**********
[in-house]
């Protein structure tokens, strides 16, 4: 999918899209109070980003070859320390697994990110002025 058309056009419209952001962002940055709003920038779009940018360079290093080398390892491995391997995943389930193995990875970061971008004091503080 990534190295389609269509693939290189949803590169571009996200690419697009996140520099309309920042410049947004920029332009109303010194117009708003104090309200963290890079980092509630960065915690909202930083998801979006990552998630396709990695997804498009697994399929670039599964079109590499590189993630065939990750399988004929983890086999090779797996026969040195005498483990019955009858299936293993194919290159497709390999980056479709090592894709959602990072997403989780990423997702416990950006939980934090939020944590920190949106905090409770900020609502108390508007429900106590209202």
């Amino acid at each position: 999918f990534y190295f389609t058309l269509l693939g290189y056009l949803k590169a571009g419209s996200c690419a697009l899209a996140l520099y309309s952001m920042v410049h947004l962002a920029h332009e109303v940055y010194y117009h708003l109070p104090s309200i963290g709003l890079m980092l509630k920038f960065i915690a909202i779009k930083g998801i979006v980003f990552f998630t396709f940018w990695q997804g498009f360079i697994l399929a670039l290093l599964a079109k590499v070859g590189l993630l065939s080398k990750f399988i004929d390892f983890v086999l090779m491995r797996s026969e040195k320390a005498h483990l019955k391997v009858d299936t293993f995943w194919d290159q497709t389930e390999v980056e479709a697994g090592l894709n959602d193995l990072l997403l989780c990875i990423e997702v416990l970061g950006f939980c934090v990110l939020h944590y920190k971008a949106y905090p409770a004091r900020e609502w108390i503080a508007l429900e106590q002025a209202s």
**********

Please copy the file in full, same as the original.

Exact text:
[in-house]
């Protein structure tokens, strides 16, 4: 999918899209109070980003070859320390697994990110002025 058309056009419209952001962002940055709003920038779009940018360079290093080398390892491995391997995943389930193995990875970061971008004091503080 990534190295389609269509693939290189949803590169571009996200690419697009996140520099309309920042410049947004920029332009109303010194117009708003104090309200963290890079980092509630960065915690909202930083998801979006990552998630396709990695997804498009697994399929670039599964079109590499590189993630065939990750399988004929983890086999090779797996026969040195005498483990019955009858299936293993194919290159497709390999980056479709090592894709959602990072997403989780990423997702416990950006939980934090939020944590920190949106905090409770900020609502108390508007429900106590209202």
């Amino acid at each position: 999918f990534y190295f389609t058309l269509l693939g290189y056009l949803k590169a571009g419209s996200c690419a697009l899209a996140l520099y309309s952001m920042v410049h947004l962002a920029h332009e109303v940055y010194y117009h708003l109070p104090s309200i963290g709003l890079m980092l509630k920038f960065i915690a909202i779009k930083g998801i979006v980003f990552f998630t396709f940018w990695q997804g498009f360079i697994l399929a670039l290093l599964a079109k590499v070859g590189l993630l065939s080398k990750f399988i004929d390892f983890v086999l090779m491995r797996s026969e040195k320390a005498h483990l019955k391997v009858d299936t293993f995943w194919d290159q497709t389930e390999v980056e479709a697994g090592l894709n959602d193995l990072l997403l989780c990875i990423e997702v416990l970061g950006f939980c934090v990110l939020h944590y920190k971008a949106y905090p409770a004091r900020e609502w108390i503080a508007l429900e106590q002025a209202s």